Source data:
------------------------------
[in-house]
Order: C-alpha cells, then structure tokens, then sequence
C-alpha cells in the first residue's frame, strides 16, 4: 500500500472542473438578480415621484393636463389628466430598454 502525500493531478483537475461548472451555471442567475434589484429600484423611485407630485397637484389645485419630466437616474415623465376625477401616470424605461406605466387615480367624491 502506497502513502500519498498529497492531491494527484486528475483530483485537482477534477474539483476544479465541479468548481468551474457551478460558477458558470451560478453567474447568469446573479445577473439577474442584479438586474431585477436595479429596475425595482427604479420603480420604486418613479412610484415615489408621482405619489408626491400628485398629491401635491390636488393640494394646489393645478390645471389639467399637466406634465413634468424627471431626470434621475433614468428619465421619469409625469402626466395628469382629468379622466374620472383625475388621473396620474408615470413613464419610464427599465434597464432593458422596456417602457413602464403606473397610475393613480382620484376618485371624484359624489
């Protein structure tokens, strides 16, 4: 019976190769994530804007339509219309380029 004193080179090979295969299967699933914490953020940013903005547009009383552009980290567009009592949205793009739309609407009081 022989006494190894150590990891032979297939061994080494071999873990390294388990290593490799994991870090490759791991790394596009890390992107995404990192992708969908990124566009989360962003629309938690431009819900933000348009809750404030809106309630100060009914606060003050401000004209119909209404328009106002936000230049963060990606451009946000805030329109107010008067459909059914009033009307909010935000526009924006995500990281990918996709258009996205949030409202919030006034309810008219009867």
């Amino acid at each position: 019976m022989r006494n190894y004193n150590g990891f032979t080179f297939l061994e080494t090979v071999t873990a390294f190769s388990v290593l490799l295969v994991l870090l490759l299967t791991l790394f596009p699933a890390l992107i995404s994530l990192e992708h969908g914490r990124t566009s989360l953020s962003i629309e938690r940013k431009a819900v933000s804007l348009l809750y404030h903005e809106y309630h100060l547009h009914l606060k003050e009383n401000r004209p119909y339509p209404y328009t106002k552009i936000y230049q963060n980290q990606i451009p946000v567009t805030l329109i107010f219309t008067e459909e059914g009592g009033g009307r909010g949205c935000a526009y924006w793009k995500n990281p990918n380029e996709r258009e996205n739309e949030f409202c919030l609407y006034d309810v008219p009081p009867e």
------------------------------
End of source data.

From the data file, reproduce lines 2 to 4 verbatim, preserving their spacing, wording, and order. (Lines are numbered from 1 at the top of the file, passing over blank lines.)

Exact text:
Order: C-alpha cells, then structure tokens, then sequence
C-alpha cells in the first residue's frame, strides 16, 4: 500500500472542473438578480415621484393636463389628466430598454 502525500493531478483537475461548472451555471442567475434589484429600484423611485407630485397637484389645485419630466437616474415623465376625477401616470424605461406605466387615480367624491 502506497502513502500519498498529497492531491494527484486528475483530483485537482477534477474539483476544479465541479468548481468551474457551478460558477458558470451560478453567474447568469446573479445577473439577474442584479438586474431585477436595479429596475425595482427604479420603480420604486418613479412610484415615489408621482405619489408626491400628485398629491401635491390636488393640494394646489393645478390645471389639467399637466406634465413634468424627471431626470434621475433614468428619465421619469409625469402626466395628469382629468379622466374620472383625475388621473396620474408615470413613464419610464427599465434597464432593458422596456417602457413602464403606473397610475393613480382620484376618485371624484359624489
């Protein structure tokens, strides 16, 4: 019976190769994530804007339509219309380029 004193080179090979295969299967699933914490953020940013903005547009009383552009980290567009009592949205793009739309609407009081 022989006494190894150590990891032979297939061994080494071999873990390294388990290593490799994991870090490759791991790394596009890390992107995404990192992708969908990124566009989360962003629309938690431009819900933000348009809750404030809106309630100060009914606060003050401000004209119909209404328009106002936000230049963060990606451009946000805030329109107010008067459909059914009033009307909010935000526009924006995500990281990918996709258009996205949030409202919030006034309810008219009867």